Profile Image for Jason Furman.
1,175 reviews772 followers
May 24, 2019
A friend of mine ruined Karen Russell for me by telling me that she liked stories where the edges bend, a notion that captured the fantastical as a metaphor that I liked so much in, for example, in everything from Kafka stories to Her Body and Other Parties. The problem with Karen Russell, as she pointed out and immediately resonated with me, is the edges do not bend. It is all quite literal. I love just about all of the literal concepts in Orange World and Other Stories--two women visiting ghosts who died building a mountain resort, a woman who merges with a Joshua Tree, a two thousand year old girl pulled from a bog and entering modern life, a doctor who operates on the dead in the underworld, etc. But none of these go a level beyond to raise a profoundly exciting or interesting question, create a sense of mystery, and they also generally lack interesting or multi-dimensional characters. So while every story in this collection was a perfectly pleasant read, with the exception of "The Tornado Auction" (discussed below) none of them were outstanding.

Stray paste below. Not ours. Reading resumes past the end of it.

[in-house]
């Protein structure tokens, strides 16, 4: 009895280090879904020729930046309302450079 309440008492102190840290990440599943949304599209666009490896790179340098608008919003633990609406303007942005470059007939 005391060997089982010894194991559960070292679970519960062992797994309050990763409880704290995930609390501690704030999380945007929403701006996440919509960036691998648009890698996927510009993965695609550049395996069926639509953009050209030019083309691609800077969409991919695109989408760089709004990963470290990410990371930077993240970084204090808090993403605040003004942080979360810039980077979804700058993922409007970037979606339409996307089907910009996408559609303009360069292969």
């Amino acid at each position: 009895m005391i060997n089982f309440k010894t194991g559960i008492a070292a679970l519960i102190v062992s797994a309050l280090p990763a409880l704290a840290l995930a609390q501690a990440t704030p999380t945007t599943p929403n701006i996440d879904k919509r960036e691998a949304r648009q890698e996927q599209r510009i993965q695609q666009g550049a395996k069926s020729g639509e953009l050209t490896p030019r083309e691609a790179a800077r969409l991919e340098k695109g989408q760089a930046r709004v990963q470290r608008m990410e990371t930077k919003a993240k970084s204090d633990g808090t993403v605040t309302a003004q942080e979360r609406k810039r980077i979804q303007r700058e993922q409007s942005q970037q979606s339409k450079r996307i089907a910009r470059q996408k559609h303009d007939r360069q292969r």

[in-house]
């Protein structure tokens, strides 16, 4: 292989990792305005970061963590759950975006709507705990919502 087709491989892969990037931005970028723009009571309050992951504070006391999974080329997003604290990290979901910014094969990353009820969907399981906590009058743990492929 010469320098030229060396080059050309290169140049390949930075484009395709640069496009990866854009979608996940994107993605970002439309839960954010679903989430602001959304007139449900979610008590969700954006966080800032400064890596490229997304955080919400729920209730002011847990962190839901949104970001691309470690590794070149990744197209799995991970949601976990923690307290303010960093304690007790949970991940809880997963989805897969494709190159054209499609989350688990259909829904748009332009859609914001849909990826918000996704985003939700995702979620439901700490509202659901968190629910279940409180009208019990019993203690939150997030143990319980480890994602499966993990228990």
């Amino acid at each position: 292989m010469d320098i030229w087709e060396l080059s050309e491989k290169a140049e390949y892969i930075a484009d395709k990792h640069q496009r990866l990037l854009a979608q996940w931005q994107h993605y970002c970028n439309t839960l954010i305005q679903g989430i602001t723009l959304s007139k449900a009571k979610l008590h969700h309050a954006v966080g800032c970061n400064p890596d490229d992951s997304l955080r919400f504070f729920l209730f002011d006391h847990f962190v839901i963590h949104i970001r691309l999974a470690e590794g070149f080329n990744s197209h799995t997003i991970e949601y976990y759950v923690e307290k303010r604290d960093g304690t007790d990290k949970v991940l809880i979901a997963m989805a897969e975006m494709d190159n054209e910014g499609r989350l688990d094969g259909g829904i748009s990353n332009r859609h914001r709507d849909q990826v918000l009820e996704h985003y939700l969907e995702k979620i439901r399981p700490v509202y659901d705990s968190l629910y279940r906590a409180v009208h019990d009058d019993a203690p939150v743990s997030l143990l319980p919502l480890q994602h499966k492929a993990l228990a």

I should add, I listened to most of the stories on audible and the multiple narrators were fantastic, each one with a voice perfectly adapted to the story he or she was narrating, with The Tornado Auction narrator particularly outstanding which might have contributed to my view on the story itself.

On the individual stories:

The Prospectors (3 stars): Two girls go up a ski lift, meet a bunch of ghosts. Like many ghosts stories, it does keep one's attention. But the concept is not remotely novel and it feels like a step back from the many ghost stories where the edges bend that we've been telling for over a century, see M.R. James.

The Bad Graft (4 stars): A woman gets implanted by a Joshua Tree. The concept of a part human, part plant is more interesting than a bunch of ghosts, and the exploration of what this does to her relationships makes it on the stronger end of character development for this collection.

Bog Girl: A Romance (3 stars): I would rather have read a shorter, funnier version by Simon Rich.